The BBC is helping Google Inc. with its European amnesia problem. In the wake of the European Union’s controversial “right to be forgotten” ruling, which requires search engines to comply with requests to remove links in certain situations, the British news organization is planning to publish a continually updated list of its article links that have been removed from Google.

The plan was announced by David Jordan, the BBC’s head of editorial policy, who said at a public meeting hosted by Google that he believed some BBC articles have been wrongly hidden, according to the BBC’s Dave Lee. According to Lee, Jordan said he believes the public has a “right to remember,” despite the EU law stating otherwise.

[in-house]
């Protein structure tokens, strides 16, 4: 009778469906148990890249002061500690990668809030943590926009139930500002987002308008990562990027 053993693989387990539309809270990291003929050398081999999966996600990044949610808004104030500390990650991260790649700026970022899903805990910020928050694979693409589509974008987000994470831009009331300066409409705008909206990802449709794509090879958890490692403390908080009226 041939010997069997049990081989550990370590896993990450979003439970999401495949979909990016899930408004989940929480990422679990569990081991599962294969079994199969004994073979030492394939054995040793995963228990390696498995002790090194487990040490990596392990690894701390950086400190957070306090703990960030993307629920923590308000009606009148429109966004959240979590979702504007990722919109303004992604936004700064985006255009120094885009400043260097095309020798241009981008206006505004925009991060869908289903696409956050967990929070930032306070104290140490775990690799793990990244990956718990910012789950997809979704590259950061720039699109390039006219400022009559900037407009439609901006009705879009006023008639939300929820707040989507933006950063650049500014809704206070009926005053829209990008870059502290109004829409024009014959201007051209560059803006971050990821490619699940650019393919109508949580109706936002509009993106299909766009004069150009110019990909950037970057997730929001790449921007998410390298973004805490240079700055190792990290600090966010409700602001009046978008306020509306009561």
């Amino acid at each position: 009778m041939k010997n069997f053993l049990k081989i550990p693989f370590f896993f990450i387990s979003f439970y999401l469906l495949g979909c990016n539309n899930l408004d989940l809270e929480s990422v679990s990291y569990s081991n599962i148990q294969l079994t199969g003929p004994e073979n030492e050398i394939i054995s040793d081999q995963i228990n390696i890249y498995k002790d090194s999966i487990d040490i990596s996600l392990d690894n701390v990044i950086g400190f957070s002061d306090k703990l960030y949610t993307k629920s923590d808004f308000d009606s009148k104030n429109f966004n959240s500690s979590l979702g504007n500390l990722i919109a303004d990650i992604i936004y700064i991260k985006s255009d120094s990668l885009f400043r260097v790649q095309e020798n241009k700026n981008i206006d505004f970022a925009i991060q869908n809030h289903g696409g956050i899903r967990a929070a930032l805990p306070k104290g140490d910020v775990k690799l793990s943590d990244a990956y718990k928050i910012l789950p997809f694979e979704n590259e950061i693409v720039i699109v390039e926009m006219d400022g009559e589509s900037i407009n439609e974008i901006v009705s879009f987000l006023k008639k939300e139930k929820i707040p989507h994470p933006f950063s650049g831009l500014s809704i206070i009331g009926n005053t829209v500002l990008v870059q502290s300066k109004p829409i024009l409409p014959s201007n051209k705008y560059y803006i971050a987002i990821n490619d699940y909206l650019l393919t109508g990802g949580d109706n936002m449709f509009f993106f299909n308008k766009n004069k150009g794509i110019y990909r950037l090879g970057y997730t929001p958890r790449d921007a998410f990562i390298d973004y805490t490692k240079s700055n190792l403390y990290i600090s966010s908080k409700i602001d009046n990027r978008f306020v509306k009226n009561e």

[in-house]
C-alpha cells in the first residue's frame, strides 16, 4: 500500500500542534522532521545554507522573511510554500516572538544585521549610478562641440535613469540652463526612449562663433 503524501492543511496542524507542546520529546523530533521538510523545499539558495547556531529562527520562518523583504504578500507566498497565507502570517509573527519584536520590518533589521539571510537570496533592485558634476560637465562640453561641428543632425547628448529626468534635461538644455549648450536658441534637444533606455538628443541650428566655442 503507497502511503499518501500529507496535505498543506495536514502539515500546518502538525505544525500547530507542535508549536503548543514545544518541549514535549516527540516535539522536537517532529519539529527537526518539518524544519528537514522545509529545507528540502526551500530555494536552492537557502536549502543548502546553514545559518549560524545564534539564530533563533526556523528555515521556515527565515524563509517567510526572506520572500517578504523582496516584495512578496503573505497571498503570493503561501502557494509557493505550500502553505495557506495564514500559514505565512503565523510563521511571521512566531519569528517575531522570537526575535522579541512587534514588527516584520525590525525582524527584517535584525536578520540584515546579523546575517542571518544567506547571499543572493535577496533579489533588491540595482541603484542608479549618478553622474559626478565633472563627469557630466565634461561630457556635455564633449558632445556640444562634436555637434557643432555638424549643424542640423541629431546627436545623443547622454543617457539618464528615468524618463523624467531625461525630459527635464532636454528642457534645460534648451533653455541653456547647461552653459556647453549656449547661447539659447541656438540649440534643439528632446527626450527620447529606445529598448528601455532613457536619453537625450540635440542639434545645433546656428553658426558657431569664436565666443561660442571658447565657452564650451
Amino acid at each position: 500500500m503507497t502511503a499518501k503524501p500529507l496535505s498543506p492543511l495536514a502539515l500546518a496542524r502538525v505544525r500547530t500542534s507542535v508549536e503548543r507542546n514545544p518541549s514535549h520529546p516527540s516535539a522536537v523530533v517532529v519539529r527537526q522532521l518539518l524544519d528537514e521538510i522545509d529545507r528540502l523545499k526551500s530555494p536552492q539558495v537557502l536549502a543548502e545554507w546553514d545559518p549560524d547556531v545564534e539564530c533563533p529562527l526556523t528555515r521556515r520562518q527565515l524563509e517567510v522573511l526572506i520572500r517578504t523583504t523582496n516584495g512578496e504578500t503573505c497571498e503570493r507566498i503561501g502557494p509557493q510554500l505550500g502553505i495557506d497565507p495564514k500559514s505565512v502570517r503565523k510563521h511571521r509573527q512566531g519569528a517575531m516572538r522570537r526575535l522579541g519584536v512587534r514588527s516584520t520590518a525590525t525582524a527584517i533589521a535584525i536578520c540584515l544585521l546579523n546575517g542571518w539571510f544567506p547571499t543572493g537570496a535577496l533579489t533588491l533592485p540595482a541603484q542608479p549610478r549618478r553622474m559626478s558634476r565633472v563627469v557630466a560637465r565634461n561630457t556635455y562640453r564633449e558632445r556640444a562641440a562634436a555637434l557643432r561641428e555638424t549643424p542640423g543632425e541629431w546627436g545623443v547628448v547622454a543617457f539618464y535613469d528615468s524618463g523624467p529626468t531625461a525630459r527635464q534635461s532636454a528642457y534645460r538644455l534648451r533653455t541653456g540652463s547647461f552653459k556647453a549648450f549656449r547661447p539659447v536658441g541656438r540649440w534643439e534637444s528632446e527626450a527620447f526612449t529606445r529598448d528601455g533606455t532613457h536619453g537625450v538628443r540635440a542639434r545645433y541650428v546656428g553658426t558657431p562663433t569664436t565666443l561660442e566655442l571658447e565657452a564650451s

In a decision that angered journalists and free-speech advocates on both sides of the Atlantic, the European Union Court of Justice ruled in May that individuals may request that Google and other search engines remove links to Web pages that contain information about themselves -- even accurate information, in some cases. Under the ruling, search engines have to comply with such requests if information is deemed to be outdated or irrelevant. Google now has a “right to be forgotten” form on its support page.

The EU’s ruling stemmed from a 2010 case in which a lawyer, Mario Costeja González, argued that a decade-old article about his debt troubles should be removed from a newspaper website, given that his troubles had since been resolved. Instead, Spanish officials ordered Google to remove links to the article, while allowing the article to remain online. Europe’s highest court backed up that decision, affirming that citizens of the EU have a right to request that personal data be removed from search engines.

The BBC, similar to most news organizations, disagrees, and now it will publish an ongoing list of article URLs that have been wiped from Google. According to Lee, the plan is set to begin in “the next few weeks.”

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